1 KINGS 1:1-53 | ACTS 4:1-37 | PSALM 124:1-8 | PROVERBS 16:24
The time for King David to name a successor is at hand. At the prompting of his prophet Nathan and his wife Bathsheba, Solomon, David’s son by Bathsheba is appointed the new king. All this, even while one of David’s other sons, Adonijah had rounded up supporters and had himself appointed as king! The more things change, the more they stay the same…
But Solomon is the rightly appointed king and when Adonijah is brought to him, Solomon has the option of ridding himself of trouble right then and there by having his brother imprisoned or even put to death. Solomon, however, chooses to do something different altogether: he says to Adonijah: “Go to your home.”
Justice, you see, is trumped by this thing called Forgiveness.
Turning now to our reading in the book of Acts, we see that the incident from yesterday where Peter and John healed the lame man has caused quite the stir among the Sanhedrin, the religious group in the Temple. They want to know how and why and by what right Peter is doing such an atrocious thing: healing a lame man—how dare he do that! Imagine the audacity to think he could help a lame man!
But Peter, in the most unwavering way, has this to say in response: “Rulers and elders of the people! 9 If we are being called to account today for an act of kindness shown to a man who was lame and are being asked how he was healed, 10 then know this, you and all the people of Israel: It is by the name of Jesus Christ of Nazareth, whom you crucified but whom God raised from the dead, that this man stands before you healed. 11 Jesus is ‘the stone you builders rejected, which has become the cornerstone.’ 12 Salvation is found in no one else, for there is no other name under heaven given to mankind by which we must be saved.”
But the Sanhedrin is in a bind: how to shut up these two men, Peter and John, and prevent yet another following of the kind from a year or so ago? They tell Peter that he is not to come into the Temple courts anymore, and in particular, the name of Jesus is not to be mentioned.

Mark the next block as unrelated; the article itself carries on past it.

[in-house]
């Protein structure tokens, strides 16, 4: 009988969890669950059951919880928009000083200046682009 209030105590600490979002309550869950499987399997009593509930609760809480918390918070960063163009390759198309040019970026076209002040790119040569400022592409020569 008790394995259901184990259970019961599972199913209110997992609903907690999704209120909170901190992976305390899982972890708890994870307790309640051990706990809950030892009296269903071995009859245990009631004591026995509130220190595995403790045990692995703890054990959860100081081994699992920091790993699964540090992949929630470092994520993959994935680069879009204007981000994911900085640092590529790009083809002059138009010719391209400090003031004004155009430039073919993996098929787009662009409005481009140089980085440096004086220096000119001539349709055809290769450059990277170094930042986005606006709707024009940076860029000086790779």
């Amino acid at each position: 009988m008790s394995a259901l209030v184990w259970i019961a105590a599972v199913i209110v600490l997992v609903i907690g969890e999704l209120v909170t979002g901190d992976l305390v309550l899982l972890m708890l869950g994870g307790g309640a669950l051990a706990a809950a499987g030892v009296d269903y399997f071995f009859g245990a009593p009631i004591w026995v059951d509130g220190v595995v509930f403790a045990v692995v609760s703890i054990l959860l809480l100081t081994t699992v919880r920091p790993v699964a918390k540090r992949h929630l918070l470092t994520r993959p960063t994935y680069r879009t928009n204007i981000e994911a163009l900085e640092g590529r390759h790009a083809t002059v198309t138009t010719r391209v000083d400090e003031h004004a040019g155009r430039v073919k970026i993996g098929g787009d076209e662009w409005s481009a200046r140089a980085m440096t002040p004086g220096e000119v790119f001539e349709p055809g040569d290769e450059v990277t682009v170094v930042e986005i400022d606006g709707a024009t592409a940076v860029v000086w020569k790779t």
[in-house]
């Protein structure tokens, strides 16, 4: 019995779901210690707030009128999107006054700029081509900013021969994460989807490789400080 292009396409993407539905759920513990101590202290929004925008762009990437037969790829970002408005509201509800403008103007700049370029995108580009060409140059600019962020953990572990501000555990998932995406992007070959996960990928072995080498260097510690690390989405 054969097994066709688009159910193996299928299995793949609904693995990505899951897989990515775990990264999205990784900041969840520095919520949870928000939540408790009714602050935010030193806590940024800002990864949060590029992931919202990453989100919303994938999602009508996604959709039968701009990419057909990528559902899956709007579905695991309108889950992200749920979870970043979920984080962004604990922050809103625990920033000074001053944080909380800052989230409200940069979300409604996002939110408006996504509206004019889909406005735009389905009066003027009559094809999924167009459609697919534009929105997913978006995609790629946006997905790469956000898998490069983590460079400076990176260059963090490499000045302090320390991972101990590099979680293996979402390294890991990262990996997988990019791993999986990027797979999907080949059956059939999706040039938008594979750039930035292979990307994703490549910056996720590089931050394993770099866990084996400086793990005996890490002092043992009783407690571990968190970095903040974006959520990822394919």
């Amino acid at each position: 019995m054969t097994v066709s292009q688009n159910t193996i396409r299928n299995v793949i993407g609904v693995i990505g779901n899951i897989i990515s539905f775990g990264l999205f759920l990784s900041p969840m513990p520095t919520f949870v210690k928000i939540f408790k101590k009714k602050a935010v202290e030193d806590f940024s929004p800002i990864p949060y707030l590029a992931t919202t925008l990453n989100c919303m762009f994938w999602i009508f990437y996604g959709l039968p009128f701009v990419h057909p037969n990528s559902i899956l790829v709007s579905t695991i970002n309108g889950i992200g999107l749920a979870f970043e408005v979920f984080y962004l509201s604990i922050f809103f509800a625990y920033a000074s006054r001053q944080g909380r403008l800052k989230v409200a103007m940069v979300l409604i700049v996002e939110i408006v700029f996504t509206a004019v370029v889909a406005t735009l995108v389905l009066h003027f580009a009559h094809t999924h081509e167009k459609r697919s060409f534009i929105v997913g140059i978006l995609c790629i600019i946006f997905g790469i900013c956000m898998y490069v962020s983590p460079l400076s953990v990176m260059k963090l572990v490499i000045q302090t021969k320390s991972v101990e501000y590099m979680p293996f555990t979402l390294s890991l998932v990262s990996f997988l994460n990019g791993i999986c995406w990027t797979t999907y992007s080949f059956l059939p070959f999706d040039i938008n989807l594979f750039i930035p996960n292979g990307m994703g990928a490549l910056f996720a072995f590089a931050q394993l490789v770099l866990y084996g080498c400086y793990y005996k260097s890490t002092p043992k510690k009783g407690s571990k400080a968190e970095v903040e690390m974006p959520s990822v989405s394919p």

And Peter says to them: “Which is right in God’s eyes: to listen to you, or to him? You be the judges! 20 As for us, we cannot help speaking about what we have seen and heard.” Great answer, don’t you think?
How can you NOT talk about the miraculous things that you have seen with your own eyes, and why would you not wish to share it for as long as you shall live? No threat of pain or death could prevent Peter from speaking this truth. But Peter was not emboldened in his own sense of self; he was humble to recognize the gift of the Holy Spirit that had been bestowed upon him, and he sought the hand of the Lord to continue to guide him. The prayer that he prays is an indication of this.
The text says that Peter prayed along with the others is noted in this way: “Sovereign Lord,” they said, “you made the heavens and the earth and the sea, and everything in them. 27 Indeed Herod and Pontius Pilate met together with the Gentiles and the people of Israel in this city to conspire against your holy servant Jesus, whom you anointed. 28 They did what your power and will had decided beforehand should happen. 29 Now, Lord, consider their threats and enable your servants to speak your word with great boldness. 30 Stretch out your hand to heal and perform signs and wonders through the name of your holy servant Jesus.”
And thus, the early church was built. Upon faith and in great humility to receive the gifts of healing so as to minister to their fellow men.
Turning now to our reading of the psalms, we find a psalm of praise that speaks of God’s continued provision and protection to the people of Israel. I daresay that even today, this very prayer is offered up for the same bounties being received by the nation of Israel, as she sits surrounded by enemy nations on all sides. David says this:
6 Praise be to the LORD,
who has not let us be torn by their teeth.
7 We have escaped like a bird
from the fowler’s snare;
the snare has been broken,
and we have escaped.
8 Our help is in the name of the LORD,
the Maker of heaven and earth.
Finally, one verse from the book of Proverbs authored by King Solomon, another great king of Israel who had much to say about the importance of employing discretion in our speech with one another. May this serve as a daily reminder to the importance of gracious words:
24 Gracious words are a honeycomb, sweet to the soul and healing to the bones.